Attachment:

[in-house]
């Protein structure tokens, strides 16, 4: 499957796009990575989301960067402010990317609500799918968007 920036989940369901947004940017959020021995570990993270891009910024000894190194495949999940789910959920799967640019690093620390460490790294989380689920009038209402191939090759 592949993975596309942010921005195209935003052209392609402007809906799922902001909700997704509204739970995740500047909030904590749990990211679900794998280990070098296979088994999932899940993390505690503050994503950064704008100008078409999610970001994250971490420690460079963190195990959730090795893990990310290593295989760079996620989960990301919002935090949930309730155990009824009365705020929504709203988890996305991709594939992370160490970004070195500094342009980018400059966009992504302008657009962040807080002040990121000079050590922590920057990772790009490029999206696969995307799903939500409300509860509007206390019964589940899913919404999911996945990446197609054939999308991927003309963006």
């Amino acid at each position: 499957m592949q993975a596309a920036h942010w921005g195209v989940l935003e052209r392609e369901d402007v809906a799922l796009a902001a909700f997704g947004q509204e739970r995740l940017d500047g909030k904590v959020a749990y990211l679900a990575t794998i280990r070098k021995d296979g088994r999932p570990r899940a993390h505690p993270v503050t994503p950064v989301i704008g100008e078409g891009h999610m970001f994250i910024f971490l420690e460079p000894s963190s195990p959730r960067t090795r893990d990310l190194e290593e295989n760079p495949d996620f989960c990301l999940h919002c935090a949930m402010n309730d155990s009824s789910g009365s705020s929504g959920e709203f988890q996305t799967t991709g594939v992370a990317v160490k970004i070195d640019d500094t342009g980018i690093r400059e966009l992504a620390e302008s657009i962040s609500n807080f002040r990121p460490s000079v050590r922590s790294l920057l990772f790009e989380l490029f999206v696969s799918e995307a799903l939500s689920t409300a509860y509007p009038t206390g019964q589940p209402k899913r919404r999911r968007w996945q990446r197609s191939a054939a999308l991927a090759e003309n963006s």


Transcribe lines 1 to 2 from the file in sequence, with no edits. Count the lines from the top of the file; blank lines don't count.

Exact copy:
[in-house]
């Protein structure tokens, strides 16, 4: 499957796009990575989301960067402010990317609500799918968007 920036989940369901947004940017959020021995570990993270891009910024000894190194495949999940789910959920799967640019690093620390460490790294989380689920009038209402191939090759 592949993975596309942010921005195209935003052209392609402007809906799922902001909700997704509204739970995740500047909030904590749990990211679900794998280990070098296979088994999932899940993390505690503050994503950064704008100008078409999610970001994250971490420690460079963190195990959730090795893990990310290593295989760079996620989960990301919002935090949930309730155990009824009365705020929504709203988890996305991709594939992370160490970004070195500094342009980018400059966009992504302008657009962040807080002040990121000079050590922590920057990772790009490029999206696969995307799903939500409300509860509007206390019964589940899913919404999911996945990446197609054939999308991927003309963006």